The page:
After waking up early from discomfort and coldness, we set our sights for Moscow and a comfortable hostel and drove through torrential downpour determined to make it that day. We arrived at midnight and settled in for what became an amazing sleep all night in Hostelberry. Despite the dreary weather, a day off to explore had been well earnt at this point so we made the most of it. We were finally doing something enjoyable which didn’t involve driving or pushing ourselves and saw the main sights of the Russian capital. St Basil’s Cathedral, Red Square and the Kremlin were all on our to do list. The day was filled with wandering and relaxing, avoiding anything too taxing. It was a pleasant break from the car which had covered thousands of kilometres across the vast expanse of Russia in just five days. We left it parked up out the way and took the metro around which itself is something of a gem. The trains are old and have a vintage look to them and the stations stand out as pieces of art in themselves. TfL take note.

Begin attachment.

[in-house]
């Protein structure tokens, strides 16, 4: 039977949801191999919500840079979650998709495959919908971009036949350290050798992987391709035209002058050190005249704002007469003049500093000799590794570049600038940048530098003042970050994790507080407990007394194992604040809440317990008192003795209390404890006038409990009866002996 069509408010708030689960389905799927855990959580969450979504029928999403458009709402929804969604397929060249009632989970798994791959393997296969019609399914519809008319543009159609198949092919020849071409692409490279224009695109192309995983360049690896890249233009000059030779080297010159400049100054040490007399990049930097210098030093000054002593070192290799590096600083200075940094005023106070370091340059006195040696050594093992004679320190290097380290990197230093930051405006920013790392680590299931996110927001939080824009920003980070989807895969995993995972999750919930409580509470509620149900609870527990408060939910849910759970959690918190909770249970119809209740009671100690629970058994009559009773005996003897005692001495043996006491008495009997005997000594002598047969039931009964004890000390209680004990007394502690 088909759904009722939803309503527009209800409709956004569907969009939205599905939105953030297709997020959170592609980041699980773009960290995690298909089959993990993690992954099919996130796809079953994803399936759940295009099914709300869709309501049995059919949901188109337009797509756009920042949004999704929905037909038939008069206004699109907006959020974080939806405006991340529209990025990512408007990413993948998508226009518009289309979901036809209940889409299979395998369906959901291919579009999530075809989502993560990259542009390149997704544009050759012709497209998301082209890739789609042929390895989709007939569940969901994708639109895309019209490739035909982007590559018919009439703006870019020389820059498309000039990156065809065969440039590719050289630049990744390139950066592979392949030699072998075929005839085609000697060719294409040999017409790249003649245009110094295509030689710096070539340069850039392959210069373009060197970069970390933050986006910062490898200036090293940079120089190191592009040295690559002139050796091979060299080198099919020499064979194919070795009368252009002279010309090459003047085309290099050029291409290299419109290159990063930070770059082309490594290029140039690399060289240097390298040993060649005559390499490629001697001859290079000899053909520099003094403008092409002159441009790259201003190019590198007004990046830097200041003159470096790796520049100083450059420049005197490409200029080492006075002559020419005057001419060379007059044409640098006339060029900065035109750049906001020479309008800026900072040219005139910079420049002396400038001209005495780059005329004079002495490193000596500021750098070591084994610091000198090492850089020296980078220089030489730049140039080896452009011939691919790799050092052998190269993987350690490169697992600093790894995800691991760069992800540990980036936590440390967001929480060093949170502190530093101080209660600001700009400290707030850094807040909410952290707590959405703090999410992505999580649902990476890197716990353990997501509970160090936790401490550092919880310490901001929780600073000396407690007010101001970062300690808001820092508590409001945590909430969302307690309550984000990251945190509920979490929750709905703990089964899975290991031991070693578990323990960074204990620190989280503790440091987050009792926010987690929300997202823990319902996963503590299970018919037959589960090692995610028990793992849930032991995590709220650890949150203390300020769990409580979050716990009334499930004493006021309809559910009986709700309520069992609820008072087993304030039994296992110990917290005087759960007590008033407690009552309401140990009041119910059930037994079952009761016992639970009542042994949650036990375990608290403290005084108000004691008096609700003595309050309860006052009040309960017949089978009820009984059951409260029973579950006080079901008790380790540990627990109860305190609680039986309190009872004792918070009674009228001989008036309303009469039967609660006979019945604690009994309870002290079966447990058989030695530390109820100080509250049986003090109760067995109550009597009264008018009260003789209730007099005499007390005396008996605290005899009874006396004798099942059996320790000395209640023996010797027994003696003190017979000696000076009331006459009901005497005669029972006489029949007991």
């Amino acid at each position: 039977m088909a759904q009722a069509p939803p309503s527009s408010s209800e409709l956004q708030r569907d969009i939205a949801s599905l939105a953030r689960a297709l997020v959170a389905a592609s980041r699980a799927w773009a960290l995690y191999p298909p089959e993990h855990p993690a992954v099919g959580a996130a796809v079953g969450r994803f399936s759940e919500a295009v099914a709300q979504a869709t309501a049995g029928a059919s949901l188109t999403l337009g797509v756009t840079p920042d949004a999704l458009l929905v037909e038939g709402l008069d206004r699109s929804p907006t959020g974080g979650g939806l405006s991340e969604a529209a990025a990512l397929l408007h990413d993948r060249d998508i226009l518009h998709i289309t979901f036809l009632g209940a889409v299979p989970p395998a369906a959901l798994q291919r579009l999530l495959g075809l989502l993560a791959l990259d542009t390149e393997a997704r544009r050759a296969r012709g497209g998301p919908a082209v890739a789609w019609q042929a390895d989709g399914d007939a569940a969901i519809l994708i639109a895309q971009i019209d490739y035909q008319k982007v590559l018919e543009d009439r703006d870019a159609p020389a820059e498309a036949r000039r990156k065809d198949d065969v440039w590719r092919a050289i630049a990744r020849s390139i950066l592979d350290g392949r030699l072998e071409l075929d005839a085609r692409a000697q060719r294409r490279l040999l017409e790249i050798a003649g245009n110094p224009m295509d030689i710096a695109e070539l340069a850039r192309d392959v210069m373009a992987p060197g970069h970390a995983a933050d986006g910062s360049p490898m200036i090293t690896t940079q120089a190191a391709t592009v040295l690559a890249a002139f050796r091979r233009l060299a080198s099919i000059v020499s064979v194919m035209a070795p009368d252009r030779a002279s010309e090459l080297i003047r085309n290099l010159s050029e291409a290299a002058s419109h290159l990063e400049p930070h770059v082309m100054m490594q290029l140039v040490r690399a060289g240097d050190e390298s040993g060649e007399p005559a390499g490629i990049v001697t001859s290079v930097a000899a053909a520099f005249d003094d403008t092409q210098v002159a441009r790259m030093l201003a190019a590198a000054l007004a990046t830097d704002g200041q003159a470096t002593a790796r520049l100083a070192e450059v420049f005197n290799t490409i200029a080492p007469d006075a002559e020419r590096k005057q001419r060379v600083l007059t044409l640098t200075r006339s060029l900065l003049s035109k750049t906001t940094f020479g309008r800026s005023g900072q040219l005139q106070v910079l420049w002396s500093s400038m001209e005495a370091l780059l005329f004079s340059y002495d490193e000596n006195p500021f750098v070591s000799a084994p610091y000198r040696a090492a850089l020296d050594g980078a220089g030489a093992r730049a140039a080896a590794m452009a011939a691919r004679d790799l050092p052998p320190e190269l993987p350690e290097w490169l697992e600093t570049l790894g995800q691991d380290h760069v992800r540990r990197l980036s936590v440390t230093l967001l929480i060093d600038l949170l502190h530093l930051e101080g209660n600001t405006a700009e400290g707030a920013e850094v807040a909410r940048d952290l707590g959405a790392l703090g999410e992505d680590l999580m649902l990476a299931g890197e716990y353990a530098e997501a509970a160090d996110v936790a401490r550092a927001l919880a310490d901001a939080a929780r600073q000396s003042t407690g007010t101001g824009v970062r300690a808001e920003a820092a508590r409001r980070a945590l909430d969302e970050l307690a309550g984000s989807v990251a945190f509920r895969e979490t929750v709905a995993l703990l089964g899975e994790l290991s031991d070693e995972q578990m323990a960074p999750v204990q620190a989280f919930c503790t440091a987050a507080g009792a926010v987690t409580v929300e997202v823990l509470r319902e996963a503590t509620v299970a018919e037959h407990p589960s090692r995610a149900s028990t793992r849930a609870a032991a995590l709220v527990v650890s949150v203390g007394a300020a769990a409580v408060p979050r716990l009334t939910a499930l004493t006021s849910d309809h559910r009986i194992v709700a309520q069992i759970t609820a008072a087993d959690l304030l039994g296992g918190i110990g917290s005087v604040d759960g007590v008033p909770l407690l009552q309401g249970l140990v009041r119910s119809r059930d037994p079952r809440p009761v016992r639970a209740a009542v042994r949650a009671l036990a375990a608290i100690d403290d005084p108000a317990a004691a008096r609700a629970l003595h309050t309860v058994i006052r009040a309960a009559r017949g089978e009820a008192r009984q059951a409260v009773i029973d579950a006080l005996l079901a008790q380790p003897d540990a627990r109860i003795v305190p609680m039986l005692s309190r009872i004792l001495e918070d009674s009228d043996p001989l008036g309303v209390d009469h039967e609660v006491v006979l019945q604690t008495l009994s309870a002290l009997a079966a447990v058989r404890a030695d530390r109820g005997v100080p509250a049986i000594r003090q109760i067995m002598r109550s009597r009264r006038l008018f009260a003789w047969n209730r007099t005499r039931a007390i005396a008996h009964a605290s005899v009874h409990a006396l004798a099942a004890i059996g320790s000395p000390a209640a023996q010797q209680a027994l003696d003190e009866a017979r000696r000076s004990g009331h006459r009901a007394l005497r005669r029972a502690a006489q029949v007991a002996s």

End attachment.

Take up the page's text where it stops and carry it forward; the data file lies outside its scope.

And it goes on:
Moscow effectively meant we were nearing the end of Russia. It felt like the penultimate chapter in the rally was ending on a high. We had considered staying for another night but the EU was calling us and we departed for Latvia. The most direct route is through Belarus however this wasn’t possible due to visa restrictions. Bearing in mind that we were on a strict time limit since booking our ferry across the English channel, Ukraine was ruled out as this would have involved two border crossings into Ukraine and out as opposed to just the one into the EU. To get to Latvia there is a road straight out of Moscow with the single longest red light we’ve ever seen. After queuing half an hour to get through the junction, we finally got away. Of course, while Moscow is in the west of Russia, don’t fall for the trap that it is anywhere near the western border like we did. Russia is huge. Inevitably, we lost the daylight en route since we drove for far longer than we had imagined. Luckily the previous night left us feeling nourished by the luxury of a full night of sleep so we kept the the pedal to the metal until we were greeted with the delights of EU border guards. One would’ve hoped they’d be helpful and process us quickly since we’re EU citizens coming home but this couldn’t have been farther from the truth as we wasted a lot of time with them not telling us where to go or what to do. It was relief when they let us go after complaining in Latvian about our twenty litres of cheap fuel we were bringing in and decided, as it was now getting on for 2AM, to find a layby to sleep in hopefully for the last time. The eerie forests of Russia weren’t left behind as we slept in the mist which had descended on the trees creating an image that we’d only seen in horror films. Nonetheless, we were tired. If this was the start to the horror film, we’d probably sleep through it.